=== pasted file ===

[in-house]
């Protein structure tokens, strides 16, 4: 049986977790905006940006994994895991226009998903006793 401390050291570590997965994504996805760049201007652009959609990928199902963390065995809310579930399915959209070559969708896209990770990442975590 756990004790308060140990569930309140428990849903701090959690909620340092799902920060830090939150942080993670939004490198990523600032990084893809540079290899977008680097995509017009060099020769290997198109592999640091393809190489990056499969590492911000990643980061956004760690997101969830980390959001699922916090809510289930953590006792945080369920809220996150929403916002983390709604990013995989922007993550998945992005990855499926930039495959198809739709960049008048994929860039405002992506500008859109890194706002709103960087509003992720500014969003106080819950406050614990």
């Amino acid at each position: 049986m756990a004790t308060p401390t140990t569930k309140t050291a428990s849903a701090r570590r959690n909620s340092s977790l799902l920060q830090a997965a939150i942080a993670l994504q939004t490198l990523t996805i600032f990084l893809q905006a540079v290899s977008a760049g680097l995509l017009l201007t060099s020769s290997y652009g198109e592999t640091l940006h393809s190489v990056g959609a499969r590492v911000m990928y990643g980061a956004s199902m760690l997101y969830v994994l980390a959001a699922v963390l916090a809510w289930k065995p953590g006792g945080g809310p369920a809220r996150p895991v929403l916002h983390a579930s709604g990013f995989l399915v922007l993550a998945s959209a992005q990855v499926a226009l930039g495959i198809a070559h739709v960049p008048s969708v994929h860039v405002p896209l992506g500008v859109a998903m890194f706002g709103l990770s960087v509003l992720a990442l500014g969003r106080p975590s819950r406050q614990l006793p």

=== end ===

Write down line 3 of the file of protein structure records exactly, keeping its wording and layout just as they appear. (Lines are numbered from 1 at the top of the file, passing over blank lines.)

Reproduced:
């Amino acid at each position: 049986m756990a004790t308060p401390t140990t569930k309140t050291a428990s849903a701090r570590r959690n909620s340092s977790l799902l920060q830090a997965a939150i942080a993670l994504q939004t490198l990523t996805i600032f990084l893809q905006a540079v290899s977008a760049g680097l995509l017009l201007t060099s020769s290997y652009g198109e592999t640091l940006h393809s190489v990056g959609a499969r590492v911000m990928y990643g980061a956004s199902m760690l997101y969830v994994l980390a959001a699922v963390l916090a809510w289930k065995p953590g006792g945080g809310p369920a809220r996150p895991v929403l916002h983390a579930s709604g990013f995989l399915v922007l993550a998945s959209a992005q990855v499926a226009l930039g495959i198809a070559h739709v960049p008048s969708v994929h860039v405002p896209l992506g500008v859109a998903m890194f706002g709103l990770s960087v509003l992720a990442l500014g969003r106080p975590s819950r406050q614990l006793p």